A few decades later, when we were already young professors, I found out that one of my colleagues was studying the impact of various factors on successful enrollment to the medical school. I could not resist—I looked at the data for my own generation and saw something horrifying: those who had been the best on the entrance exam had been excellent students and gone on to become professors. When he heard this, my colleague destroyed the data, fearing to be accused of elitism. For a communist, that was almost as strong a charge as being a nationalist. Nobody gathered and analyzed the data later on, so only I know the truth.
The newly enrolled freshman feels only the joy of success and the freedom from parental restrictions. He sees opportunities for new friendships and countless girls waiting for him; but does not see, feel, or even smell the great approaching dangers. The first danger occurs when the older students send him up to meet the Dean and the next danger involves the necessity of an immediate and serious approach to studying. Initially, a freshman does not realize that it is essential to start studying at once. He does not recognize that he needs to learn everything that is taught in a given week and eventually begins to believe that it is impossible to do so. He encounters the worst danger if he is convinced that the information assigned is impossible to learn and that soon a reasonable teacher will appear in the lecture hall and say, like in high school: “Children, we are just having a bit of a joke; you think I would allow such hardships to fall on you?”
Unfortunately, the exact opposite happens: nobody cares about the student. He slowly becomes a faceless number on a rapidly sinking ship with too few lifeboats. The quantity of information to learn accumulates rapidly in every subject—as all teachers claim that their subject is the foundation of medicine. Anyone who does not start studying immediately will have a hard time passing the final exam.
At the beginning of his studies the medical student is disappointed: there are no mentions of patients or medicine. Professors claim to be teaching human medicine but talk about cells; they drone about chemistry while one daydreams about stethoscopes; they use distilled water instead of blood and pipettes instead of surgical scalpels; they teach physics instead of x-rays and biology instead of diseases. If not for anatomy, the medical student might think he was attending a modern interdisciplinary postgraduate course.
I spent the first few nights of my academic career in Zagreb in the popular cafés discussing football with fellow Dalmatians who, like me, arrived to Zagreb to study. But it was nothing like Split. It soon grew cold, and I saw they were just passing time until it got too short to prepare for the exams. I stopped going out and started studying thoroughly until I graduated. My fellow Dalmatians later recalled:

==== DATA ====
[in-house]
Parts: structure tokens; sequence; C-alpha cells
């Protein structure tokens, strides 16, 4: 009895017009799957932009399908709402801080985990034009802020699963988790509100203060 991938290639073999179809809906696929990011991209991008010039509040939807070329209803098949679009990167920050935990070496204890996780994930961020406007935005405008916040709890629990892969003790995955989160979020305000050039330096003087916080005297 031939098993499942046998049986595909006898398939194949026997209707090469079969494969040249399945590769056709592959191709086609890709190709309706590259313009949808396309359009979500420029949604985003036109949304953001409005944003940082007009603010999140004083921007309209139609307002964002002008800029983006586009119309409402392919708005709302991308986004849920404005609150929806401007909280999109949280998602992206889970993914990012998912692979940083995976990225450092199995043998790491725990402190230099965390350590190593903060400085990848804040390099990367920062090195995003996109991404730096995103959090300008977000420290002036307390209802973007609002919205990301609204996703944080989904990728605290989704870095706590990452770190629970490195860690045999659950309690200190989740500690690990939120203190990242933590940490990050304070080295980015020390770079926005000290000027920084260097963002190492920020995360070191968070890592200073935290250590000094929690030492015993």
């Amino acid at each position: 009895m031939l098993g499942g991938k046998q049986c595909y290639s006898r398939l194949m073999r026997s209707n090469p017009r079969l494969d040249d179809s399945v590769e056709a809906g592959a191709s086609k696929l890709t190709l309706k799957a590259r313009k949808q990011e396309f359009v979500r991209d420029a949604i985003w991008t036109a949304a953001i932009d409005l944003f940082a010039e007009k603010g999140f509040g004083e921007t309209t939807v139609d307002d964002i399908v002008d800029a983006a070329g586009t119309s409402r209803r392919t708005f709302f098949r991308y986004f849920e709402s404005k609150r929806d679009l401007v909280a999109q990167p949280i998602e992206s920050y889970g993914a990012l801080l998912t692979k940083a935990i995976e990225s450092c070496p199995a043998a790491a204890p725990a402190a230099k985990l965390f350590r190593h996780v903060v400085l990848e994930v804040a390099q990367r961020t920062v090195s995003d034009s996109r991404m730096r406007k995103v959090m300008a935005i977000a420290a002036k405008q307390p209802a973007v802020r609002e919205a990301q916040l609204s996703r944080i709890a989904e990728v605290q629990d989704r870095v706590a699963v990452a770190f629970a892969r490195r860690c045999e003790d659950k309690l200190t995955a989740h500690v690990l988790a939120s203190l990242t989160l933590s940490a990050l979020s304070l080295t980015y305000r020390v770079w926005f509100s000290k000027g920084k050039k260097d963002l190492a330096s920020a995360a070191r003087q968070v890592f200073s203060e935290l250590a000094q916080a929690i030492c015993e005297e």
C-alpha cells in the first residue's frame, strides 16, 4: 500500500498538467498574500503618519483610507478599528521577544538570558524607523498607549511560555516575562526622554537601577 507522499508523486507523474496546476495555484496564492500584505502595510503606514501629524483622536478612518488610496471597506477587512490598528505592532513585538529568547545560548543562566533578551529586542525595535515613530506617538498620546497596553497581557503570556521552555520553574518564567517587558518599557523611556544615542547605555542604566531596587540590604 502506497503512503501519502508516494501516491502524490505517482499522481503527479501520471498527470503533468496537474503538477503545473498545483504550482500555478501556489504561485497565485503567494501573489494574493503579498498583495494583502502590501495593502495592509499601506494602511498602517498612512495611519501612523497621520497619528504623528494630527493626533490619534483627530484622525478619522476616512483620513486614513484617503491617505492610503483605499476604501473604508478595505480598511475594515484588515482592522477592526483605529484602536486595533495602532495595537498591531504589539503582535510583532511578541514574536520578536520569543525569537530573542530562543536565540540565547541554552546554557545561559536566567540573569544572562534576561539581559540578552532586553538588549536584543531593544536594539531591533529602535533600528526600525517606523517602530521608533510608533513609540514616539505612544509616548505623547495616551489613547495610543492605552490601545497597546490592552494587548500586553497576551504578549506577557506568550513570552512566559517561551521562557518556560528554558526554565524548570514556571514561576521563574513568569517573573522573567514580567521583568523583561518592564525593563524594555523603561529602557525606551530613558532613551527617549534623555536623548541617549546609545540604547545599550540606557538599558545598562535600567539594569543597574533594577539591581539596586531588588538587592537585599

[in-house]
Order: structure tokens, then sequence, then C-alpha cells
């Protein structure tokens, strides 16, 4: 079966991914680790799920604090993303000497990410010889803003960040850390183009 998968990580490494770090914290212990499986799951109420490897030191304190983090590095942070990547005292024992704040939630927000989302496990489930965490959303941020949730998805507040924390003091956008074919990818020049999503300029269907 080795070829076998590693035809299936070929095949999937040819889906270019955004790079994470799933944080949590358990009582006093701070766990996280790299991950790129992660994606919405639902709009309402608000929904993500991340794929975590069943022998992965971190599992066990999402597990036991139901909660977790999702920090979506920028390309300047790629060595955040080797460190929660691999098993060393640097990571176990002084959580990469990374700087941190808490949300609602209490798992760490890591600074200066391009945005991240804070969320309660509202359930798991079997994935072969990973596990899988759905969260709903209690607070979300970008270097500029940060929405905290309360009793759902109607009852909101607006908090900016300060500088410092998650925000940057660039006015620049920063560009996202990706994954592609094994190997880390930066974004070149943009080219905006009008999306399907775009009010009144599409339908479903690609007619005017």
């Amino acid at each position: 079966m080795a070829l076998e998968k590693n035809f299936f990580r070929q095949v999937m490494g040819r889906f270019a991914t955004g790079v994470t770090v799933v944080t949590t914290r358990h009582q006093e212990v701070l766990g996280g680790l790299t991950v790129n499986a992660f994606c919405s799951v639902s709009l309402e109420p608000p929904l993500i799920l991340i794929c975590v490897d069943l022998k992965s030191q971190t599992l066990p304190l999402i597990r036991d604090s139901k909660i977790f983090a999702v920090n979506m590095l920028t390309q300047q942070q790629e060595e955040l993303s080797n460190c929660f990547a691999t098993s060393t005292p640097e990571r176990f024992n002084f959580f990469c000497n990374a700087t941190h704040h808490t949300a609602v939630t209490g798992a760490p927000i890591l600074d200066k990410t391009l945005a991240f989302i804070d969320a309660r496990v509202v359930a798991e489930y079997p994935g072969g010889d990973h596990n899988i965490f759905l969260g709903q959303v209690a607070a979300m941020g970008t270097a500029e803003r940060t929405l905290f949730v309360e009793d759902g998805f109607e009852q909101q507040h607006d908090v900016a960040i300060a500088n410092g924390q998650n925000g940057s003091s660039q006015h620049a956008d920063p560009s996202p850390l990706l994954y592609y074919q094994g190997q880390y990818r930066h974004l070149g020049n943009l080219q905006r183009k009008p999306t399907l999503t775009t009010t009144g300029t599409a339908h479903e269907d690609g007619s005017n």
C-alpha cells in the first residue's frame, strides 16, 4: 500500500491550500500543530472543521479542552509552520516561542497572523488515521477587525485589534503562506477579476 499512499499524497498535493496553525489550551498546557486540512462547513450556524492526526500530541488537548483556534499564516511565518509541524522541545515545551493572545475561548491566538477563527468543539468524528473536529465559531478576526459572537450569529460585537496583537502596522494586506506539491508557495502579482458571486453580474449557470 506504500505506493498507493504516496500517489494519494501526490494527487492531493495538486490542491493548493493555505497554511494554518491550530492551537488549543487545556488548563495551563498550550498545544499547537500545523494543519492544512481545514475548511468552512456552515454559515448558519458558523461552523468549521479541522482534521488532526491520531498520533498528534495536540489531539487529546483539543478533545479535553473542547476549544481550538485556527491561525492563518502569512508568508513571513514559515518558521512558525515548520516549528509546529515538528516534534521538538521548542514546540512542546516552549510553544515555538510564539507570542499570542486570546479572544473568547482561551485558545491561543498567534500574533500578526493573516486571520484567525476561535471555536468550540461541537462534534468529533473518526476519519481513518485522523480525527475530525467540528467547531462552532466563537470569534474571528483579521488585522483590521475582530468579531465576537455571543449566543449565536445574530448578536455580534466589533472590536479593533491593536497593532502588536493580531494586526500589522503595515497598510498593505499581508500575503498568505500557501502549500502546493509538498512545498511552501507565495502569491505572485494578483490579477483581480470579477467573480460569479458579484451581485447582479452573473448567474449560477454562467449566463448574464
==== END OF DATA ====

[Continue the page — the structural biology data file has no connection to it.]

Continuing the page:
When that kid came to Zagreb, we showed him the main streets—Ilica, Jurišićeva, and Šalata, and gave him directions to the Student Center. We gave him the list of books for the first year and valuable notes from the lectures. He then disappeared and was not seen for two years. Then he reappeared and said, ‘Guys, you should learn this subject from this book and not that one, this is not important, and be sure not to skip this….’ We did not see him for a while after that. He reappeared for graduation. He invited us to his dorm for a bite of prosciutto. He had no idea we were studying hard for our Pediatrics exam.
Halfway through medical school is the highlight of the experience: there are no more freshmen fears and still no worries about life after graduation. Everything is clear: where the university is, what the exams are, what should be studied and what not. Because there is no mention of treatment and the consequences of disease, the first encounters with patients are accompanied by excitement and enthusiasm. Working in the hospital requires wearing a white coat and a stethoscope. Girls like the coats, and boys like the stethoscopes. My stethoscope was smuggled from Germany, reputedly the best version available. The man who had acquired it determined that I was destined to become a doctor, so he gave it to me for free. My father thanked him and promised him free medical exams for the rest of his life.
The third-year student starts to recognize the distinctions between teachers and disgruntled administrators, and stops fearing the latter. He finds time to join a student club, and meets people who are interested in the branch of medicine in which he wants to specialize. This is the time of the best romances. The girls have grown up and become ladies, wearing coats and makeup, but they are still not thinking about marriage. There are no badly dressed third-year female students. The boys lag behind—they still don’t wash their hair regularly, not to mention their feet, and wear sporty clothes instead of proper underwear and coats. Some do try to experiment with ties, but mostly with dark shirts to match. They will develop into real (i.e. tie-sporting) doctors during their fifth year or when they graduate.
New faces appear every year and behave as if they have been at the school forever: they miss classes, cheat on exams, and go skiing. They are older students who have flunked a year. They stay with us for a single year, flunk again, and are forgotten. They reappear some twenty years later acting surprised that we don’t remember them. We are amazed that they are now respected doctors, assistants to ministers, or even ministers themselves. The theory that only good students become successful physicians proves to be wrong. There is a revered surgeon, the best in Croatia in his sub-specialization, who still mocks my faith in good grades.“I was a bad student, and look what I have become,” he tells his students proudly, they believe and admire him.